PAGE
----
John-Dylan Haynes is a neuroscientist and Director of the Berlin Center for Advanced Neuroimaging (BCAN). He has designed and performed modern versions of the classic Libet experiments. Like Patrick Haggard, Haynes has generally agreed with the claims of Harvard psychologist Daniel Wegner, that "conscious will" is an illusion. But in his most recent work, appearing in the Publications of the National Academy of Sciences, Haynes has found a little more room for free will, or perhaps only confirmation of what is called a"free won't," Benjamin Libet's claim that we can have veto power over an action that has already been initiated. A recent press release described his new work
How can the unconscious brain processes possibly know in advance what decision a person is going to make at a time when they are not yet sure themselves? Until now, the existence of such preparatory brain processes has been regarded as evidence of 'determinism', according to which free will is nothing but an illusion, meaning our decisions are initiated by unconscious brain processes, and not by our 'conscious self'. In conjunction with Prof. Dr. Benjamin Blankertz and Matthias Schultze-Kraft from Technische Universität Berlin, a team of researchers from Charité's Bernstein Center for Computational Neuroscience, led by Prof. Dr. John-Dylan Haynes, has now taken a fresh look at this issue. Using state-of-the-art measurement techniques, the researchers tested whether people are able to stop planned movements once the readiness potential for a movement has been triggered. “The aim of our research was to find out whether the presence of early brain waves means that further decision-making is automatic and not under conscious control, or whether the person can still cancel the decision, i.e. use a 'veto',” explains Prof. Haynes. As part of this study, researchers asked study participants to enter into a 'duel' with a computer, and then monitored their brain waves throughout the duration of the game using electroencephalography (EEG). A specially-trained computer was then tasked with using these EEG data to predict when a subject would move, the aim being to out-maneuver the player. This was achieved by manipulating the game in favor of the computer as soon as brain wave measurements indicated that the player was about to move. If subjects are able to evade being predicted based on their own brain processes this would be evidence that control over their actions can be retained for much longer than previously thought, which is exactly what the researchers were able to demonstrate. “A person’s decisions are not at the mercy of unconscious and early brain waves. They are able to actively intervene in the decision-making process and interrupt a movement,” says Prof. Haynes. “Previously people have used the preparatory brain signals to argue against free will. Our study now shows that the freedom is much less limited than previously thought. However, there is a 'point of no return' in the decision-making process, after which cancellation of movement is no longer possible.” Further studies are planned in which the researchers will investigate more complex decision-making processes.The kinds of deliberative and evaluative processes that are important for free will involve longer time periods than those studied by Haynes. The abrupt and rapid decisions needed to beat the computer bear little resemblance to the kinds of two-stage deliberate decisions for which we can first freely generate alternative possibilities for action, then evaluate which is the best of these possibilities in the light of our reasons, motives, and desires - first "free," then "will."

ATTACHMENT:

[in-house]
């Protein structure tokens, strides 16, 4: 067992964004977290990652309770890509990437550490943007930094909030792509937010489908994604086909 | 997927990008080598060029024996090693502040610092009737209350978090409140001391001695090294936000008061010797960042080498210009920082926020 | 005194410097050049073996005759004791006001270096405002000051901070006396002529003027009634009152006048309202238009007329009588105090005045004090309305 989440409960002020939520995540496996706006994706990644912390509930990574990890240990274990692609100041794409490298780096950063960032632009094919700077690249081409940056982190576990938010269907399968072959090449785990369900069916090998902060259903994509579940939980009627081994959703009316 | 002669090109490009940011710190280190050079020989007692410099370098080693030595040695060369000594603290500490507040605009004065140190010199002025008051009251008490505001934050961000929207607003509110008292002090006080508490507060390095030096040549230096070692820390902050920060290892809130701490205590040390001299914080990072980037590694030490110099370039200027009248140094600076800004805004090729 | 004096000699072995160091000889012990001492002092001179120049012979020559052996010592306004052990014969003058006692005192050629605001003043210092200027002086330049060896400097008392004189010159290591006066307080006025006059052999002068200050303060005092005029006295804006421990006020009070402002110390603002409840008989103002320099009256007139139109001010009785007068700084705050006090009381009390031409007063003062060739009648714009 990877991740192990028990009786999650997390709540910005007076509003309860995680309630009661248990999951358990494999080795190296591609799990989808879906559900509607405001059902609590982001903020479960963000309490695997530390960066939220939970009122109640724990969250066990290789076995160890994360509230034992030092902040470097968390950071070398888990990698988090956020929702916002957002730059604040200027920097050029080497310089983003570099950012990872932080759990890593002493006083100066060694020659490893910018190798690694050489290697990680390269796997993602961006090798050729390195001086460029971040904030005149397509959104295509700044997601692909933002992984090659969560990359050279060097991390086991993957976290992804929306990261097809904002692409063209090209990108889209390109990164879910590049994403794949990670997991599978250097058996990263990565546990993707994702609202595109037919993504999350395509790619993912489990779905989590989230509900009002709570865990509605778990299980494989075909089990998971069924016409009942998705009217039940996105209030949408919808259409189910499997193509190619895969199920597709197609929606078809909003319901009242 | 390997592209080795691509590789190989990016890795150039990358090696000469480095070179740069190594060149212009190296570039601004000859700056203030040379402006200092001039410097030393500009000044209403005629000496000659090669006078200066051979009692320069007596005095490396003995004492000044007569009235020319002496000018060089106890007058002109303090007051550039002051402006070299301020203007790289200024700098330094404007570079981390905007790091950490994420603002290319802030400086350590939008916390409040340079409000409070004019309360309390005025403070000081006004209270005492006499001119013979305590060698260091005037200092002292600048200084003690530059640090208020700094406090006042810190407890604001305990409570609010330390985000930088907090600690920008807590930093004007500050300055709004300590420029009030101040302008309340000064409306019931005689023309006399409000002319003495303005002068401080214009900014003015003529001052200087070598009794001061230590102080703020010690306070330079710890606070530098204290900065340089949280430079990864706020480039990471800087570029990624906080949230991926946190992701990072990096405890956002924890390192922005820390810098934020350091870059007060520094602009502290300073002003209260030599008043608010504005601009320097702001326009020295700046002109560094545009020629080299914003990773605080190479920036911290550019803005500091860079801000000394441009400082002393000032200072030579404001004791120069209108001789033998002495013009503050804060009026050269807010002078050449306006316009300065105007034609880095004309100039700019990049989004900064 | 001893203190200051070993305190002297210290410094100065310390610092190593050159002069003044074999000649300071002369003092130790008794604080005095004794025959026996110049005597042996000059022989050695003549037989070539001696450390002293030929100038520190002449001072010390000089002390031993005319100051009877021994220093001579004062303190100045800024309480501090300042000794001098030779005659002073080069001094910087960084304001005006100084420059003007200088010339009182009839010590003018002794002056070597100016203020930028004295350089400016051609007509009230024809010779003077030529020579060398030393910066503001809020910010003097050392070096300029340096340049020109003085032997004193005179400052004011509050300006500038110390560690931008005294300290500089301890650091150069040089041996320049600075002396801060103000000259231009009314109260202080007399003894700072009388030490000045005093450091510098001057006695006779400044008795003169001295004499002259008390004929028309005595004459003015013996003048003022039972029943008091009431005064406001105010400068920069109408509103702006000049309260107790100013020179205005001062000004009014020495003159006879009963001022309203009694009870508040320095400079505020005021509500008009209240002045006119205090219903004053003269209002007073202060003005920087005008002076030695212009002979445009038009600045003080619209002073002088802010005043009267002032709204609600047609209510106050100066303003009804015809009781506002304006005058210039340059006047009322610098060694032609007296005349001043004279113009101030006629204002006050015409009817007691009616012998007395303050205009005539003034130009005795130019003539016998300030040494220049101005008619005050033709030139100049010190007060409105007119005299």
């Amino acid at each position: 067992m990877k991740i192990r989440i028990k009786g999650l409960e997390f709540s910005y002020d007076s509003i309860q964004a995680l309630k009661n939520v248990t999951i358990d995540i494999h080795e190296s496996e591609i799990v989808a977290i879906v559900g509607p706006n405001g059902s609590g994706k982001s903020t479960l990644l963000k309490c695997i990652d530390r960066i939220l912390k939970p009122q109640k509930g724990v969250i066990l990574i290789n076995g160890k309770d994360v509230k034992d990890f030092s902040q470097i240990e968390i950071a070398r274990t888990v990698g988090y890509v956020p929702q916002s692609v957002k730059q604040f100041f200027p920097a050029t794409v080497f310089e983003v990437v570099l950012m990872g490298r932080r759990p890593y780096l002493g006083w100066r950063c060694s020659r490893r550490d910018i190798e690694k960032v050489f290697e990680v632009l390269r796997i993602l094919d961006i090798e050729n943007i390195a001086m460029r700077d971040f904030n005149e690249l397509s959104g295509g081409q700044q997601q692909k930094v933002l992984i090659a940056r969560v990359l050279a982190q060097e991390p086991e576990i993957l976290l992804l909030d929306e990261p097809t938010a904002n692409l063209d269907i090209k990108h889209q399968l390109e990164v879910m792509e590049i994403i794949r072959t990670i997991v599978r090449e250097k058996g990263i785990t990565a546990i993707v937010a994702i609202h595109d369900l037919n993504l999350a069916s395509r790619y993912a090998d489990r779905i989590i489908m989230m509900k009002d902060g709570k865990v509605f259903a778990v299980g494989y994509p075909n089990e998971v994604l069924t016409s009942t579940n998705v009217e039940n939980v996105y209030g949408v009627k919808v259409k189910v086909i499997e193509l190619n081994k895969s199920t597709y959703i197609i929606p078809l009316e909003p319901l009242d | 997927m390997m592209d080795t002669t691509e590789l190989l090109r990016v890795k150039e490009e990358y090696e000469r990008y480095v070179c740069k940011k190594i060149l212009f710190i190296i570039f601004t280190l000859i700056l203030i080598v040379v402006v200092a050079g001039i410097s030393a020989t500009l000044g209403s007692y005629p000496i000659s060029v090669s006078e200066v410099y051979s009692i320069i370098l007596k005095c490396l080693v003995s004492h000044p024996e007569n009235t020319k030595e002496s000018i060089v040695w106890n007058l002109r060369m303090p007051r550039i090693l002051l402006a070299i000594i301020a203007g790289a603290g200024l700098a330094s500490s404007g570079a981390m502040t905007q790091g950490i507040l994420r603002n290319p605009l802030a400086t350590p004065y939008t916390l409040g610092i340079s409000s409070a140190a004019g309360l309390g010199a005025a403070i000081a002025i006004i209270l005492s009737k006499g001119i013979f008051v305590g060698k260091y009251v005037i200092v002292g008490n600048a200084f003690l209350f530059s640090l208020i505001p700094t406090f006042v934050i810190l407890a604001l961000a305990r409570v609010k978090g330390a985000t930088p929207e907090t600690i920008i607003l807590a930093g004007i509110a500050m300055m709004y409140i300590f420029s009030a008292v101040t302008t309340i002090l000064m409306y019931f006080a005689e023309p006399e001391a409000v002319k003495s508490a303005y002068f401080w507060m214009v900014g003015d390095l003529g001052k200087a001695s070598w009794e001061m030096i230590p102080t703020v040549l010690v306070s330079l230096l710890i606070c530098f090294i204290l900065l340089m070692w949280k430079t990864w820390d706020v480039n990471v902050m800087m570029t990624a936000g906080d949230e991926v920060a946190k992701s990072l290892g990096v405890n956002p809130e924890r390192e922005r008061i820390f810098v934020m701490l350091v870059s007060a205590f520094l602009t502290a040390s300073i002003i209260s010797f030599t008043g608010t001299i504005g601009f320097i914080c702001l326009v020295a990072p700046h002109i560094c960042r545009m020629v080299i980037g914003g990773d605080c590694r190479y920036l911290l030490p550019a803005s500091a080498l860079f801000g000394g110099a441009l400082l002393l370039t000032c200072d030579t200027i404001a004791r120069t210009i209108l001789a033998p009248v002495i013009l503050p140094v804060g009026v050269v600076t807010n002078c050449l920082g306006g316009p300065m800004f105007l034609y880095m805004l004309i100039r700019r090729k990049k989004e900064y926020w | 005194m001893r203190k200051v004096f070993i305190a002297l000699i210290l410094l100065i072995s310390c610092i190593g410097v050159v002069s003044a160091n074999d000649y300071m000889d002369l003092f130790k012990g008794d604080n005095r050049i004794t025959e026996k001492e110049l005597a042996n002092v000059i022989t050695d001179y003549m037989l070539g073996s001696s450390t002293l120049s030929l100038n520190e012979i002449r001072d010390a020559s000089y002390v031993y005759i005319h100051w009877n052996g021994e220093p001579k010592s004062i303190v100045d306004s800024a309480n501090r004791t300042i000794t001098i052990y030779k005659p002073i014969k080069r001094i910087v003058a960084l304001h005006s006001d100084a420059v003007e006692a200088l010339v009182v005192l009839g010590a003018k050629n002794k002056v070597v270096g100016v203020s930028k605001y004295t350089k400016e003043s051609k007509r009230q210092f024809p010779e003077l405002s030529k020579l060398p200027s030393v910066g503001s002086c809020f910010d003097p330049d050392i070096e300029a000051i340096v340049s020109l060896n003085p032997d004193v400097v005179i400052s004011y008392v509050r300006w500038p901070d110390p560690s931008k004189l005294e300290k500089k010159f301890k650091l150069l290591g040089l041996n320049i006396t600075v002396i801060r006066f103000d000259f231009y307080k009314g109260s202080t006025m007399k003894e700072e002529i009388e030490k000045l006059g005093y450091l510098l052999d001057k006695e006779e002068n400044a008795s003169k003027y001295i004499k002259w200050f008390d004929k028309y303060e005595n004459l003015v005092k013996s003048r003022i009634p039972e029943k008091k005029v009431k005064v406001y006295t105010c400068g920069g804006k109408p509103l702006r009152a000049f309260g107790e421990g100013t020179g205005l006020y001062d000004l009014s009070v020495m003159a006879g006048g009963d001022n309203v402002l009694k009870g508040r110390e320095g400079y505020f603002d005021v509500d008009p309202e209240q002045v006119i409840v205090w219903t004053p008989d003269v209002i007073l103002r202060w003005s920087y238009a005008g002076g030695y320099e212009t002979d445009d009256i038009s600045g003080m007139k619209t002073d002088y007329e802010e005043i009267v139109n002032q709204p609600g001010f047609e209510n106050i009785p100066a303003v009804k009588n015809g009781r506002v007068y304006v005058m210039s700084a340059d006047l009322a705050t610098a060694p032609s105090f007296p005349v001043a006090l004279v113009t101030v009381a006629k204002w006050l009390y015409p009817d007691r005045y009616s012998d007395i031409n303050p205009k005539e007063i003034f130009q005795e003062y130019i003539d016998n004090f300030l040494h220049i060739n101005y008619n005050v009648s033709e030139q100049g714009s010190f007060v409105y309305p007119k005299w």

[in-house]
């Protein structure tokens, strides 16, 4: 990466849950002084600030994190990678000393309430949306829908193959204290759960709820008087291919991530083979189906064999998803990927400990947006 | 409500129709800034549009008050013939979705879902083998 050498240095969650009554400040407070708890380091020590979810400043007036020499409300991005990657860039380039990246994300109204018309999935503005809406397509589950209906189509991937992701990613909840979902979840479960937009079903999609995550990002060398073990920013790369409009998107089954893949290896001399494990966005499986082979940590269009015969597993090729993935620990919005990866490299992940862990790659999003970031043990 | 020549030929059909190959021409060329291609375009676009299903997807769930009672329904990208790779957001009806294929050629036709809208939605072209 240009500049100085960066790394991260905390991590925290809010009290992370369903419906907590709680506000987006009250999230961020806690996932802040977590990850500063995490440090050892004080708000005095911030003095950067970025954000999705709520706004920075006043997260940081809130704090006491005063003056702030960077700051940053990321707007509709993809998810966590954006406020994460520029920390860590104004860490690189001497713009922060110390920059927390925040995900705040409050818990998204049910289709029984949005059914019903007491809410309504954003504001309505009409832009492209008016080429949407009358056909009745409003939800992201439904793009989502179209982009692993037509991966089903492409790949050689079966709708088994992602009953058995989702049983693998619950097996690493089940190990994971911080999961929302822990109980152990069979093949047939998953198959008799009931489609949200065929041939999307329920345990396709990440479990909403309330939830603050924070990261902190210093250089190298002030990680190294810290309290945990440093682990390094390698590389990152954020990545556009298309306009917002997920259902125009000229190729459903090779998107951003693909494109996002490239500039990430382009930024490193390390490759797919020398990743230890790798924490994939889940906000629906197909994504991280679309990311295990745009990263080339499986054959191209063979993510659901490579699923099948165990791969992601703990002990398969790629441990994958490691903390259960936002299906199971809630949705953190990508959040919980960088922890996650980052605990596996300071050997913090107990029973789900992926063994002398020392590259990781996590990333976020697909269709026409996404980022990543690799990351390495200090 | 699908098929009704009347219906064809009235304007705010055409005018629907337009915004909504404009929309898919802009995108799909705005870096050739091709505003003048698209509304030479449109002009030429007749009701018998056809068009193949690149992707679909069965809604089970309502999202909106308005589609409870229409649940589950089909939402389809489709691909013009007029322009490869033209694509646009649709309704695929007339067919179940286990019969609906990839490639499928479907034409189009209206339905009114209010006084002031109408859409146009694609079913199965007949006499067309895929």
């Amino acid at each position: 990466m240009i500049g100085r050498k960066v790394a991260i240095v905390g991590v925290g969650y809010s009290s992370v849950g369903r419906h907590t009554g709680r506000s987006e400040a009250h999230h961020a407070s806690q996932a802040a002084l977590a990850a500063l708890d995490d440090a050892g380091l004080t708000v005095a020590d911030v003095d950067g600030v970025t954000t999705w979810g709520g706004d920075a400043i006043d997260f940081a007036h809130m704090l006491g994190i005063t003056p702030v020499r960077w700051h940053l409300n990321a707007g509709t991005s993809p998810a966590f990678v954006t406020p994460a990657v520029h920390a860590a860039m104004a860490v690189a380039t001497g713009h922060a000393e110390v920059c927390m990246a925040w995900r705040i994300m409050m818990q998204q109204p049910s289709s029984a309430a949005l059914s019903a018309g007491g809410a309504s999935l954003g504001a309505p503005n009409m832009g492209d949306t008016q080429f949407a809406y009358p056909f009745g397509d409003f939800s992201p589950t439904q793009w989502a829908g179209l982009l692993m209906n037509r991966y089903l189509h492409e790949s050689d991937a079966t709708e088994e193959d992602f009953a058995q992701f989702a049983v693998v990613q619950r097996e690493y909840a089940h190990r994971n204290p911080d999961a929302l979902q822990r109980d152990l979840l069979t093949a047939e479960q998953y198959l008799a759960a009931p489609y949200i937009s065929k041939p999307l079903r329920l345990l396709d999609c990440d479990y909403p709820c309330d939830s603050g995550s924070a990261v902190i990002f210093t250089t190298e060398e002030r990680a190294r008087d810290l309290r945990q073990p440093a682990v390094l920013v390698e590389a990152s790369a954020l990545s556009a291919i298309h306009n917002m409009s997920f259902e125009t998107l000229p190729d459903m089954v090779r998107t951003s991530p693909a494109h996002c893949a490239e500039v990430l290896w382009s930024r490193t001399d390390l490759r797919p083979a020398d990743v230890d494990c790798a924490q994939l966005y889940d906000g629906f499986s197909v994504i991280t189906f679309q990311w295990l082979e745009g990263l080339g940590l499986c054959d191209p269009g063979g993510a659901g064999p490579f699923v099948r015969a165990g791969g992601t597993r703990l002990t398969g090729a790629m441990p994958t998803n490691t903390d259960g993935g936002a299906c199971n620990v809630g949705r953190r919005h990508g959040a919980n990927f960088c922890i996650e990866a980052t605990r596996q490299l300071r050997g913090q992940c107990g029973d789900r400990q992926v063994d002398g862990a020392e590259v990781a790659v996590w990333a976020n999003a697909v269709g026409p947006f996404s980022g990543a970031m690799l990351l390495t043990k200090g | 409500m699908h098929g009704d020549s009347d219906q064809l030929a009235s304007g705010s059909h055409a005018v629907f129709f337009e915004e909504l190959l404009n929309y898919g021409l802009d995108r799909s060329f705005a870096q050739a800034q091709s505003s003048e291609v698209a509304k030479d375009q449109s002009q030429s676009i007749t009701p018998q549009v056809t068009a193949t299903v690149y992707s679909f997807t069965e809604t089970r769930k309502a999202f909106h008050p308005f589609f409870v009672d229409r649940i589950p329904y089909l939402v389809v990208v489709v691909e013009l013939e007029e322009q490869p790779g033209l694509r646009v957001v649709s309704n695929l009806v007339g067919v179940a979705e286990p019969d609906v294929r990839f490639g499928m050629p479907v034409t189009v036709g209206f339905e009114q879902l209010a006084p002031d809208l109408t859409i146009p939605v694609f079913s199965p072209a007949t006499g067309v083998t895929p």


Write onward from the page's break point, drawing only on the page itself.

Haynes PresentationsDo We Have Free Will? (Zurich Minds) Mind Reading with Brain Scanners (TEDx Berlin) Websites:
Berlin Center for Advanced Neuroimaging